BEFORE we get on to the European election results later tonight, a quick recap on the CNJ story published on Friday about who local Tories want to replace Theresa May as their leader – and prime minister.
While Boris Johnson is the clear bookies’ favourite, a fair few of the Camden Conservatives are either wary, lukewarm or, in the most adverse cases, alarmed by the prospect of the former mayor of London taking over.
The group leader Oliver Cooper said he is likely to support Dominic Raab or Sajid Javid. The latter is also the potential preferred option for council group deputy Tory leader Gio Spinella. Henry Newman has promised to say who he supports but not just yet. Maybe we’ll have to tune in to Sky News, where we can only assume he has been welded to a studio seat, to learn more.
It has been left to Will Blair, the former association chair in Holborn and St Pancras, to make the case for Mr Johnson, who he says is the only candidate who can “save our country from the very real threat of a dangerous, Marxist government.”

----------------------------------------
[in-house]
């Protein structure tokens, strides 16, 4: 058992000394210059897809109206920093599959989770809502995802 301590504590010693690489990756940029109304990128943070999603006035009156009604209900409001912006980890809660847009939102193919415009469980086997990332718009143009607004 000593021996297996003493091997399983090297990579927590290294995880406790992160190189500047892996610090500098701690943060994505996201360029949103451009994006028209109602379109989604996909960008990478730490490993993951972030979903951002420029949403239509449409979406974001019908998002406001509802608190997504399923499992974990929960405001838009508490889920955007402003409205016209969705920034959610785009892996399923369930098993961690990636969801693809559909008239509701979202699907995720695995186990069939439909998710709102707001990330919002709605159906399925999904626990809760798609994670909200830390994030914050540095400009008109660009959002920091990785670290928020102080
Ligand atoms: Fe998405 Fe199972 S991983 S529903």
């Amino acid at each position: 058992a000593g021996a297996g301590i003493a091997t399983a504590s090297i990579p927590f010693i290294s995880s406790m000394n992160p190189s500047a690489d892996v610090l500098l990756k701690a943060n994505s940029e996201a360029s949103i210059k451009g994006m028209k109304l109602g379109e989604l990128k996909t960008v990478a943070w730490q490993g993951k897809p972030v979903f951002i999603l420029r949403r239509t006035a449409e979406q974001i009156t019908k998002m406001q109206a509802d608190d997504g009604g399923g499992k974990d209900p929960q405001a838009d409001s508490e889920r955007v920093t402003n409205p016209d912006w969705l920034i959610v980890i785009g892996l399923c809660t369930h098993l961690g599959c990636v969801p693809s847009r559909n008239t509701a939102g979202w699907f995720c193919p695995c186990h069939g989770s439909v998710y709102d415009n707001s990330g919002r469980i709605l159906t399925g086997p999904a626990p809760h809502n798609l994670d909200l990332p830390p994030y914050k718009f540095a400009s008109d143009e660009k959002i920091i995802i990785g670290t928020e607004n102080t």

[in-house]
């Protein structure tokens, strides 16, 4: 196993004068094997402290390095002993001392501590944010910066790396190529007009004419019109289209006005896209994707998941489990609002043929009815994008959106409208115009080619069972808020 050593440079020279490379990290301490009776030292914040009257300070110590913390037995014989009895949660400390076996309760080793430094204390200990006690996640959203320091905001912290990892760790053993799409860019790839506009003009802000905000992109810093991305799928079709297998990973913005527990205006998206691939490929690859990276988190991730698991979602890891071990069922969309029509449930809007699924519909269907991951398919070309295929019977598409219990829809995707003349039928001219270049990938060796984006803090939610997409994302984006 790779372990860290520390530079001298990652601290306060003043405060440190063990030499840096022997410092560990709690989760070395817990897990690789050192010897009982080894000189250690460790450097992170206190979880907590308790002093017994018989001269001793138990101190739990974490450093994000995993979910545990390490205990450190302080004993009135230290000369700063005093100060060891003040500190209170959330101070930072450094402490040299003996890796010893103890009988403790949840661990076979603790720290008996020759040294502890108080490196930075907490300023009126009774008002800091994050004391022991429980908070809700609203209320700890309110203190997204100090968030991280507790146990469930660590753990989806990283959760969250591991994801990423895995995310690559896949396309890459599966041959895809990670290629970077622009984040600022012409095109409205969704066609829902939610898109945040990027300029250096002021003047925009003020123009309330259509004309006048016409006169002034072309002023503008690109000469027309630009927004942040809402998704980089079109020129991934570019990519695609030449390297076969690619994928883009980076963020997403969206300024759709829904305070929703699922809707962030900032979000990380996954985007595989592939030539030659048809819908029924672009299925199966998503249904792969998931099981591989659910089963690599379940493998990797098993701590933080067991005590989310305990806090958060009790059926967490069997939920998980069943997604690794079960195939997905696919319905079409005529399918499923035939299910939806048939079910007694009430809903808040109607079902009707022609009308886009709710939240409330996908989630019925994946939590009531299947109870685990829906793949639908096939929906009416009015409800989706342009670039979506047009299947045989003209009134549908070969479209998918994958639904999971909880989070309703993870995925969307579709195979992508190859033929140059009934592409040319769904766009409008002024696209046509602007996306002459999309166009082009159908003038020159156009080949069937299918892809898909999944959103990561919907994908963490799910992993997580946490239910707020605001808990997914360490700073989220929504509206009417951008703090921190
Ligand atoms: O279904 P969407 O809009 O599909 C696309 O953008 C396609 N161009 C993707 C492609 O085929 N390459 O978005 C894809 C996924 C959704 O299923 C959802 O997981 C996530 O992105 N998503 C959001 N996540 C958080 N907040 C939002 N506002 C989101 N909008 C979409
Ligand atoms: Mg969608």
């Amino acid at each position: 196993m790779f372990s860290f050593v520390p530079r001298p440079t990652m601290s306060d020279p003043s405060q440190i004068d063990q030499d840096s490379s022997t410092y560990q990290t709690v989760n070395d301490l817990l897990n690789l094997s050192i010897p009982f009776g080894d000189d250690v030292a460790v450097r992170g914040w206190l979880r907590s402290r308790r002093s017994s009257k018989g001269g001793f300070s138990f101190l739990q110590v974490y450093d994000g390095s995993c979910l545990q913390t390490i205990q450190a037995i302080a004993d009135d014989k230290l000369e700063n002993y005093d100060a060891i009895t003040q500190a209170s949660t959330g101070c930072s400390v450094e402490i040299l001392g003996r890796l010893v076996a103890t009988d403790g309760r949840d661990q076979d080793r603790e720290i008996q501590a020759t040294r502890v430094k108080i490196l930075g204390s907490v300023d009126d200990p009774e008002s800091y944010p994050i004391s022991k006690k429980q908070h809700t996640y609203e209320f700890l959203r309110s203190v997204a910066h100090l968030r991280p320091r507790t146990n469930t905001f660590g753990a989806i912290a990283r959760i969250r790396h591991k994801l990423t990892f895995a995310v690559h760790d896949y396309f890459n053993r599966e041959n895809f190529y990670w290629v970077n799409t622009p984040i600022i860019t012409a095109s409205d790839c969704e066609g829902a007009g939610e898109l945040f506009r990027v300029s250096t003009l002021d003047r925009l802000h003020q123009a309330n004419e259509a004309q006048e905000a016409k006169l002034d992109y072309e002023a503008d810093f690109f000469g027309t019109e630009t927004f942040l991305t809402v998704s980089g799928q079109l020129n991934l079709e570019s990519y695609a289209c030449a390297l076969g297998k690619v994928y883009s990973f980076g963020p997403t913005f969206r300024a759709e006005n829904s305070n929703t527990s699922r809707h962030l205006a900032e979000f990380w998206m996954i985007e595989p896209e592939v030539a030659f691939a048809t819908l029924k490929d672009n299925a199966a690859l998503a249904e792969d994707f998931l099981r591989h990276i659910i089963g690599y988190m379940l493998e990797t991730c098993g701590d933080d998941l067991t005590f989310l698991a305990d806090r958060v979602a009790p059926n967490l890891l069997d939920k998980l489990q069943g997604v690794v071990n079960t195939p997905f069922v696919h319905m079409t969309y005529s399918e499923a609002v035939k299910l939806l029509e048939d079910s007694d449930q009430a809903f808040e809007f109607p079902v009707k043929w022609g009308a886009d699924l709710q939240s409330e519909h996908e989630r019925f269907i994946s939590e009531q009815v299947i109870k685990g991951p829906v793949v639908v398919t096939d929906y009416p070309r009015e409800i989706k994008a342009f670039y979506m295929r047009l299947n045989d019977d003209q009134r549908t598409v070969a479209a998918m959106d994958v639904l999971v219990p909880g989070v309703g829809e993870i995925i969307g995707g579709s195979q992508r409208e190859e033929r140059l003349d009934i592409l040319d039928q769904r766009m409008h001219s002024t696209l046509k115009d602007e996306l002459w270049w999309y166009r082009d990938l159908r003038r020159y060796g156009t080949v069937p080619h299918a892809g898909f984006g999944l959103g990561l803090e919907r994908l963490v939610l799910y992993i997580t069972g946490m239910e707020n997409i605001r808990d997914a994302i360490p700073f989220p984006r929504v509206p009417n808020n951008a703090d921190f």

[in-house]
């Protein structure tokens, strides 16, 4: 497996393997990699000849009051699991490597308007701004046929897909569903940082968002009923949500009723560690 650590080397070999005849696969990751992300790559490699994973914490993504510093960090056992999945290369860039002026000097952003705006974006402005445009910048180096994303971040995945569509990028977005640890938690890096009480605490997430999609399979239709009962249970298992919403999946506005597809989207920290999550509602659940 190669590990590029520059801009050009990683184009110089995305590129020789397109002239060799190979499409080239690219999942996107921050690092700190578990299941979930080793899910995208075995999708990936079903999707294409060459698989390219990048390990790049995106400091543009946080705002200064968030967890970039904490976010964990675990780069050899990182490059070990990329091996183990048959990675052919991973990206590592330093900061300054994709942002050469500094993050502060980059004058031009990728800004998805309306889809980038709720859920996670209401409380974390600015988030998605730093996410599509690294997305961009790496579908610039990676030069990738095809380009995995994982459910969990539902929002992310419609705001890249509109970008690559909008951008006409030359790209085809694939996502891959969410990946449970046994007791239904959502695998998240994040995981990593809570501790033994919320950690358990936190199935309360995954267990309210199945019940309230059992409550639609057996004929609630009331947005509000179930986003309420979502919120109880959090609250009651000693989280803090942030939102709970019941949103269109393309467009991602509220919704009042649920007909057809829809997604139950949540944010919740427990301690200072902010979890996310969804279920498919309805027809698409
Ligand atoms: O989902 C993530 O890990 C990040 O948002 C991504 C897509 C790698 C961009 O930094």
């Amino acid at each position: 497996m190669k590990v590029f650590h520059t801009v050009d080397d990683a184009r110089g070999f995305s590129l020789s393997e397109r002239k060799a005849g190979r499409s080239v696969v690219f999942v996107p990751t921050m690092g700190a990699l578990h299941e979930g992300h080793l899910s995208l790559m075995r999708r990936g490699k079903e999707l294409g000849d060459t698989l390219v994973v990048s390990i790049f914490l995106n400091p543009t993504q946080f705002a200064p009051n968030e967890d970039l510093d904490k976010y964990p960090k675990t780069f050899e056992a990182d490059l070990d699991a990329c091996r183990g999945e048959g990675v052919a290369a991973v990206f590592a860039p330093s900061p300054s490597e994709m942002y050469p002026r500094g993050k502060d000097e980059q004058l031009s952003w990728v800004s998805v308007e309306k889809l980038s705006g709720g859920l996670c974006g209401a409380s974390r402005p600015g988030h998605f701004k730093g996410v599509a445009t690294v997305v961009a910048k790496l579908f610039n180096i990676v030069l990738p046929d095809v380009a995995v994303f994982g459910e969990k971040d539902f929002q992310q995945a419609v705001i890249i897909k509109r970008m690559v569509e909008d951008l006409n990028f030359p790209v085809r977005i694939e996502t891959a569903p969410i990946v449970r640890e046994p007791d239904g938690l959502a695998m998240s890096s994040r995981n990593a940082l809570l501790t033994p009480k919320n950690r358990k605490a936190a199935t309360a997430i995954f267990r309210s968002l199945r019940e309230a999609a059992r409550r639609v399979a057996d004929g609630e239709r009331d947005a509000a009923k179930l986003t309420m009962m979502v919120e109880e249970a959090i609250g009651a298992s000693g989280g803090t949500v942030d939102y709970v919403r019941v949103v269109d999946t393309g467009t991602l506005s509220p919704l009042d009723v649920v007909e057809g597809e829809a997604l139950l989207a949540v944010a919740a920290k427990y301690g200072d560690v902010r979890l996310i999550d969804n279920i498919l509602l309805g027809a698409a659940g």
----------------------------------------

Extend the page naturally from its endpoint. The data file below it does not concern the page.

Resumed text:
And of course there is Hamish Hunter, who perhaps has a more scrutinising eye on what goes on in Camden Conservative circles than any voter or journalist; the former council candidate remains in a legal battle over how his name was removed from the Town Hall elections last year.
“The anti-Boris feeling is bizarre,” he tweets. “Also worth remembering most in this Association fell over themselves to support Theresa May in 2016. They probably should reflect on that.”
On the day, Mrs May announced she was running to succeed David Cameron, she made her first stop at a party fund-raiser in Hampstead, where members queued up to have photos taken with her. She loved to tell the story of how she had been once turned down to stand against Frank Dobson by the Holborn and St Pancras constituency because selectors were unsure about the gold bangles and leather skirt, which was considered a little racy for the occasion.
In recent weeks, one or two local Tories have reflected on how relaxed and engaging she was that night in Hampstead, and how they felt the energy ebbed out of her as her time in Downing Street went on.